Francis was also renowned as a man of letters. When Francis comes up in a conversation among characters in Castiglione's Book of the Courtier, it is as the great hope to bring culture to the war-obsessed French nation. Not only did Francis support a number of major writers of the period, he was a poet himself, if not one of immense quality. Francis worked hard at improving the royal library. He appointed the great French humanist Guillaume Budé as chief librarian, and began to expand the collection. Francis employed agents in Italy looking for rare books and manuscripts, just as he had looking for art works. During his reign, the size of the library increased greatly. Not only did Francis expand the library, there is also, according to Knecht, evidence that he read the books he bought for it, a much rarer feat in the royal annals. Francis set an important precedent by opening his library to scholars from around the world in order to facilitate the diffusion of knowledge.

In 1537, Francis signed the Ordonnance de Montpellier, decreeing that his library be given a copy of every book to be sold in France.

Francis's older sister, Marguerite, Queen of Navarre, was also an accomplished writer, producing the classic, Heptameron.


Francis poured vast amounts of money into new structures. He continued the work of his predecessors on the Ch√Ęteau d'Amboisemarker and also started renovations on the Ch√Ęteau de Bloismarker. Early in his reign, he also began construction of the magnificent Ch√Ęteau de Chambordmarker, inspired by the styles of the Italian renaissance, and perhaps even designed by Leonardo da Vinci. Francis rebuilt the Louvremarker, transforming it from a medieval fortress into a building of Renaissance splendour. He financed the building of a new City Hall (H√ītel de Villemarker) for Paris in order to have control over the building's design. He constructed the Ch√Ęteau de Madrid in the Bois de Boulognemarker, and rebuilt the Ch√Ęteau de St-Germain-en-Laye. The largest of Francis' building projects was the reconstruction and expansion of the royal ch√Ęteau of Fontainebleaumarker, which quickly became his favourite place of residence, as well as the residence of his official mistress - Anne, duchess of √Čtampes. Each of Francis' projects was luxuriously decorated both inside and outside. Fontainebleau, for instance, had a gushing fountain in its courtyard where quantities of wine were mixed with the water.

Military action

Militarily and politically, Francis's reign was less successful; he tried and failed to become Holy Roman Emperor, and pursued a series of wars in Italy. Francis managed to defeat the Swiss at Marignano in 1515, which enabled him to capture the Italian city-state of Milanmarker.

Much of the military activity of Francis's reign was focused on his sworn enemy, the Holy Roman Emperor Charles V. Francis and Charles had an intense personal rivalry and a bitter hatred for one another, which they inherited from their predecessors' wars in Burgundy and Navarre; Charles, in fact, brashly challenged Francis himself to single combat, multiple times. In addition to the Holy Roman Empire, Charles personally ruled Spainmarker, Austriamarker and a number of smaller possessions neighboring France, and was thus a threat to Francis's kingdom. Francis attempted to arrange an alliance with Henry VIII of England. The negotiations took place at the famous Field of Cloth of Gold of 1520, but ultimately failed. Francis' most devastating defeat occurred at the Battle of Pavia (24 February 1525), where he was captured by Charles: Cesare Hercolani hurt his horse and Francis was captured by Spaniards Juan de Urbieta, Diego D√°vila and Alonso Pita. For this reason, Hercolani was named "victor of the battle of Pavia". The famous Zuppa alla Pavese,, now a renowned recipe, was said to have been invented on the spot to feed the captive king right after the battle.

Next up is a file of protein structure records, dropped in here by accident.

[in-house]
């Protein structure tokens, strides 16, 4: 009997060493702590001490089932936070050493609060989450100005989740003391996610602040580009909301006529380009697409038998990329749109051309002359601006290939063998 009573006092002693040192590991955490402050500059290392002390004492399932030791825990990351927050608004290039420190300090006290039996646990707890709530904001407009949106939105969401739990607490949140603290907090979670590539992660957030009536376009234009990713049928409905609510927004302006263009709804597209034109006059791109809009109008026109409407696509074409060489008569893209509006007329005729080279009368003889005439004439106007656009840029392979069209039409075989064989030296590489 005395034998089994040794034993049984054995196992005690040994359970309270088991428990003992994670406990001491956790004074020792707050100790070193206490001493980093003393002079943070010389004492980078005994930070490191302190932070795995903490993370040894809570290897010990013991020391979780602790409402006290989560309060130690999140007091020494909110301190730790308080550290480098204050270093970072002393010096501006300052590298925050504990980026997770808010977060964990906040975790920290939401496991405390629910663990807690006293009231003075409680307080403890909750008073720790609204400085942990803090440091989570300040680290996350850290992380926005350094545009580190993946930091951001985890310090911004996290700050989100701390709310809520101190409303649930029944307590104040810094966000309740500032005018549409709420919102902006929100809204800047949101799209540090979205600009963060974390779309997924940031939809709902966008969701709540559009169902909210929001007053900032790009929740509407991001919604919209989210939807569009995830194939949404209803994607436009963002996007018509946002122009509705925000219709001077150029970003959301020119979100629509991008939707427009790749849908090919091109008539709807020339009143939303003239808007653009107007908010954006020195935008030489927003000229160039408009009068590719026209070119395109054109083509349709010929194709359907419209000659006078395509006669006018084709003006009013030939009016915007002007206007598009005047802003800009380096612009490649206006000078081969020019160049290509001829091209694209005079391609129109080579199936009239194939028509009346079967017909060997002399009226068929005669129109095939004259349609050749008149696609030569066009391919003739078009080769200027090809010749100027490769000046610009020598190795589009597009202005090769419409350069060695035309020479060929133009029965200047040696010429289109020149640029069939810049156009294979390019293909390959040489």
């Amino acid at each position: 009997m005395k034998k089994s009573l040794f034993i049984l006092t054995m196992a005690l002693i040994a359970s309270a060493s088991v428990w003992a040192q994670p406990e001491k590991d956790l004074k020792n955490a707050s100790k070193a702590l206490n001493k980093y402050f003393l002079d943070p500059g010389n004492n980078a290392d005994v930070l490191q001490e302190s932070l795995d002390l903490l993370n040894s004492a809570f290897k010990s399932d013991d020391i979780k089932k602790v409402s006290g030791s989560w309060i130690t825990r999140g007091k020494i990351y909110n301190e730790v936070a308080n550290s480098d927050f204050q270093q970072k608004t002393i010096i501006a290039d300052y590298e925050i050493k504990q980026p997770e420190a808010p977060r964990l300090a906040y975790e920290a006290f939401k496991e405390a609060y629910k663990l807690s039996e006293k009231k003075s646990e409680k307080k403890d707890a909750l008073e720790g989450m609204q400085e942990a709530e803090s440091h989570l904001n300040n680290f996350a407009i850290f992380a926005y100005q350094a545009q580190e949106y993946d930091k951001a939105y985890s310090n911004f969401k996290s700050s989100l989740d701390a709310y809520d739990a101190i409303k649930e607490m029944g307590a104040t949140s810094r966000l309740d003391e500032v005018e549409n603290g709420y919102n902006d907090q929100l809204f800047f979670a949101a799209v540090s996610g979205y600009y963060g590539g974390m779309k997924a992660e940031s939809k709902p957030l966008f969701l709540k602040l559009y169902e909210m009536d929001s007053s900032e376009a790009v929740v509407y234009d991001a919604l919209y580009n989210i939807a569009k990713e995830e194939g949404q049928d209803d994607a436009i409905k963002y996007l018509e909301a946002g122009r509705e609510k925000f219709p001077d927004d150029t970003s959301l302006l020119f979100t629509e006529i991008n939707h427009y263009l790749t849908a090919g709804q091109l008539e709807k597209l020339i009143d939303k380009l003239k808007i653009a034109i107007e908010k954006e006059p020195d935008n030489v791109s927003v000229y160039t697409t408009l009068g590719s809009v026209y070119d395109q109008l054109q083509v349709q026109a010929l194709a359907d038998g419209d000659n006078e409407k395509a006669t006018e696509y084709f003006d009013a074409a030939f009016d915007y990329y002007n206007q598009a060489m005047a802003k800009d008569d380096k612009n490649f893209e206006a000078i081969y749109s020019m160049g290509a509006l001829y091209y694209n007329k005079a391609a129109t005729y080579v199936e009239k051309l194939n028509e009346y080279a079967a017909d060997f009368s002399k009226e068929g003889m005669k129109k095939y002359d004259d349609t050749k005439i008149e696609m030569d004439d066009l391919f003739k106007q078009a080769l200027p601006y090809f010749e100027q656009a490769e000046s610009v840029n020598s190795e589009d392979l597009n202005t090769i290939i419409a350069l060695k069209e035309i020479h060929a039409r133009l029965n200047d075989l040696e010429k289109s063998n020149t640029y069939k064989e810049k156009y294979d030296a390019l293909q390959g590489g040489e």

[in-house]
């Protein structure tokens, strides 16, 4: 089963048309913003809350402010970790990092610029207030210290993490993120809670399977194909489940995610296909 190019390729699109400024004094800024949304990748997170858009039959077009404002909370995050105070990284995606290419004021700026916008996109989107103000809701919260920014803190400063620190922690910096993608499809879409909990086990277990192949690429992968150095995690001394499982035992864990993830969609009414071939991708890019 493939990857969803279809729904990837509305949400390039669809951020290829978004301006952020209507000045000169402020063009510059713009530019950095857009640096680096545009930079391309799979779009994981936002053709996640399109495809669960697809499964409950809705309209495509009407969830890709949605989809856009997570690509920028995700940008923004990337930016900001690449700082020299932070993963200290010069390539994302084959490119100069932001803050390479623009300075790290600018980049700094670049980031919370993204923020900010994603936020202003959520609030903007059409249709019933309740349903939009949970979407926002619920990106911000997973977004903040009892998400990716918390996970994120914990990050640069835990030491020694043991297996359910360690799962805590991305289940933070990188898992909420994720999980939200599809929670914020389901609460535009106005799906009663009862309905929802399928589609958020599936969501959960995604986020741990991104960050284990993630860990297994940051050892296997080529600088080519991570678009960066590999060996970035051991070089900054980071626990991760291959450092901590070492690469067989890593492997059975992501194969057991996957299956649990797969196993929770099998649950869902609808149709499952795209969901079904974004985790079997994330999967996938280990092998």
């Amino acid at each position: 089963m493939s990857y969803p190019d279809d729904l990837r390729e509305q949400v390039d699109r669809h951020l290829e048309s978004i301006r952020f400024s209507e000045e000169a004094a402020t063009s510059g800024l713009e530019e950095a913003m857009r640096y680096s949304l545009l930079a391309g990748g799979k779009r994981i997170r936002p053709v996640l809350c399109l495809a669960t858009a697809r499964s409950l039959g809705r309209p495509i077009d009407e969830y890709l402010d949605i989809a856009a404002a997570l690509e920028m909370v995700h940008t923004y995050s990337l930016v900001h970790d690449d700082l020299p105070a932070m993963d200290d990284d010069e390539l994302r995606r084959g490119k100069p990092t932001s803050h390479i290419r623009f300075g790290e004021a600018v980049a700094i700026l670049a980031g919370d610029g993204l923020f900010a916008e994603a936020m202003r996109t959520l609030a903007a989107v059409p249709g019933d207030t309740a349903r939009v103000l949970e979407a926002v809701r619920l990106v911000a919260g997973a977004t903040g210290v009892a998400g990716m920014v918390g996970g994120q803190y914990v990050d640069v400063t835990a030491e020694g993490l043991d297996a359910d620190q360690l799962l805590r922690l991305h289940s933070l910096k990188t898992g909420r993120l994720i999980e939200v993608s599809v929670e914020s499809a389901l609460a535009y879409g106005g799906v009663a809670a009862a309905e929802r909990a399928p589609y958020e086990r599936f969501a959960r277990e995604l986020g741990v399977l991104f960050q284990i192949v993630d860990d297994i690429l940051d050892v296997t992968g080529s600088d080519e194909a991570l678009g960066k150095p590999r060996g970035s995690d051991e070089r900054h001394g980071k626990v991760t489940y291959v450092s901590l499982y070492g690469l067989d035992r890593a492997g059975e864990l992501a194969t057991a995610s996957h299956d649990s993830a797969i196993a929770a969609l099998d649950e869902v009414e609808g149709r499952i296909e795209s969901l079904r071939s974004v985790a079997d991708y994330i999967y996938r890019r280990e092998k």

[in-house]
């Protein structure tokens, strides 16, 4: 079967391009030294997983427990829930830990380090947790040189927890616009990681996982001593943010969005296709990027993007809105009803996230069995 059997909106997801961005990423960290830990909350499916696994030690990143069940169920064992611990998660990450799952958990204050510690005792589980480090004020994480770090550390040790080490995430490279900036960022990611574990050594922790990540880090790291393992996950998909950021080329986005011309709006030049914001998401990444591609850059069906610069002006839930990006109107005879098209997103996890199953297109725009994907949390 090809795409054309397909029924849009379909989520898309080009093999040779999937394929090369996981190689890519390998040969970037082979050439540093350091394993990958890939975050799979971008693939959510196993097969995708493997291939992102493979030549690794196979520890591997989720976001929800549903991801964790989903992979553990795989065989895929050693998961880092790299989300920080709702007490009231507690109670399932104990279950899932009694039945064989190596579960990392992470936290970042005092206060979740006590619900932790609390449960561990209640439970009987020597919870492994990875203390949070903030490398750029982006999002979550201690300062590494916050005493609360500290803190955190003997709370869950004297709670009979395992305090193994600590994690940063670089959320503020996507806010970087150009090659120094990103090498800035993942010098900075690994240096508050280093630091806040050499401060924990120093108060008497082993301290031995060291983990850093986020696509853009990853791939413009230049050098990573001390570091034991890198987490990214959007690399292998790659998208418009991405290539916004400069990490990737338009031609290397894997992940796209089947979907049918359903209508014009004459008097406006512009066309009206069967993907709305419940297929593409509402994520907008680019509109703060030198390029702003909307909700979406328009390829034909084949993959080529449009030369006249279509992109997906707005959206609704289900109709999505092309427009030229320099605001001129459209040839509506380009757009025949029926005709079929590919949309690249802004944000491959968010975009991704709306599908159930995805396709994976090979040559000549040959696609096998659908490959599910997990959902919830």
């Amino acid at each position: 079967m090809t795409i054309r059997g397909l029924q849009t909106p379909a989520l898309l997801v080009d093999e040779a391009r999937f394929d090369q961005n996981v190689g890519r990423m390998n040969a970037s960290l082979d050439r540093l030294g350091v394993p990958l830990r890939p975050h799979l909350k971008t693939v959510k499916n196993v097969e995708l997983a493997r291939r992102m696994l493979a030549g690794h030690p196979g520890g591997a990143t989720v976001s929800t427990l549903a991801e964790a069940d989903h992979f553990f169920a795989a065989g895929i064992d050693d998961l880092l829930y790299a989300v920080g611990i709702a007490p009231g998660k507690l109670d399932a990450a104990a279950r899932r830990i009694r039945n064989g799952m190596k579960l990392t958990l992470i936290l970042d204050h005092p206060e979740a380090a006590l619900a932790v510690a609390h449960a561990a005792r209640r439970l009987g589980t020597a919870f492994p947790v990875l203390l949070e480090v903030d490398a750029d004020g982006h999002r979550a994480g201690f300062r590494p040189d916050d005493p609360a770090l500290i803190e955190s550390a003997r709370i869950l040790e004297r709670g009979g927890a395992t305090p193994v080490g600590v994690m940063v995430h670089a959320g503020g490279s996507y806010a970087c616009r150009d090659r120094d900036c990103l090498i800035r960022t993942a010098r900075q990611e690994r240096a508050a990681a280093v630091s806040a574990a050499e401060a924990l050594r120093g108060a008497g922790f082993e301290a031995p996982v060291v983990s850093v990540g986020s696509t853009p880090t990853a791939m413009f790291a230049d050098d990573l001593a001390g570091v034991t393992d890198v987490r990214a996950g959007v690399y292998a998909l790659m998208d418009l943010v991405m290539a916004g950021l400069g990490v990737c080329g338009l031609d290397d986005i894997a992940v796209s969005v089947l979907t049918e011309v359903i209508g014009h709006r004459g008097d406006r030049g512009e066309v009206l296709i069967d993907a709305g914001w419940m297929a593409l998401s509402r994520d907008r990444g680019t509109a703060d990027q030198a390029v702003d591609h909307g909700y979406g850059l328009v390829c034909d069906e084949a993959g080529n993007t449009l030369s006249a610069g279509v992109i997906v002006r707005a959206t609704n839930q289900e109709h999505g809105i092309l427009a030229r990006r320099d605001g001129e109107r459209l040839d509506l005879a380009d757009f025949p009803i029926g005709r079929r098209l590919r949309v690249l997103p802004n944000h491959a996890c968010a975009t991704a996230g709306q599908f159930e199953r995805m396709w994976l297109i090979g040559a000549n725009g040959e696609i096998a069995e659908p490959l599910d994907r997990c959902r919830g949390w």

Francis was held captive in Madridmarker. In the Treaty of Madrid signed on 14 January 1526, Francis I was forced to make major concessions to Charles V before he was freed on 17 March 1526. Francis was allowed to return to France in exchange for his two sons, Francis and Henry, but once he was free he argued that his agreement with Charles was made under duress, and also claimed that the agreement was void, as his sons had been taken hostage suggesting his word alone was not trusted, and he repudiated it.

Francis continued to persevere in his hatred of Charles V and desire to control Italy via with more wars in Italy. The repudiation of the Treaty of Madrid led to the War of the League of Cognac. After the failure of the league, he obtained the help of the Ottoman Empire and went to war again in Italy in the Italian War of 1536‚Äď1538 after the death of Francesco II Sforza, the ruler of Milan. He was defeated once again by Charles V and forced to sign the Treaty of Nice. However, the Treaty of Nice collapsed and led to the Francis' final attempt on Italy via in the Italian War of 1542‚Äď1546. This time, Francis managed to hold off the forces of Charles V and England's Henry VIII and Charles V was forced to sign the Treaty of Crepy because of financial problems and problems with the Schmalkaldic League.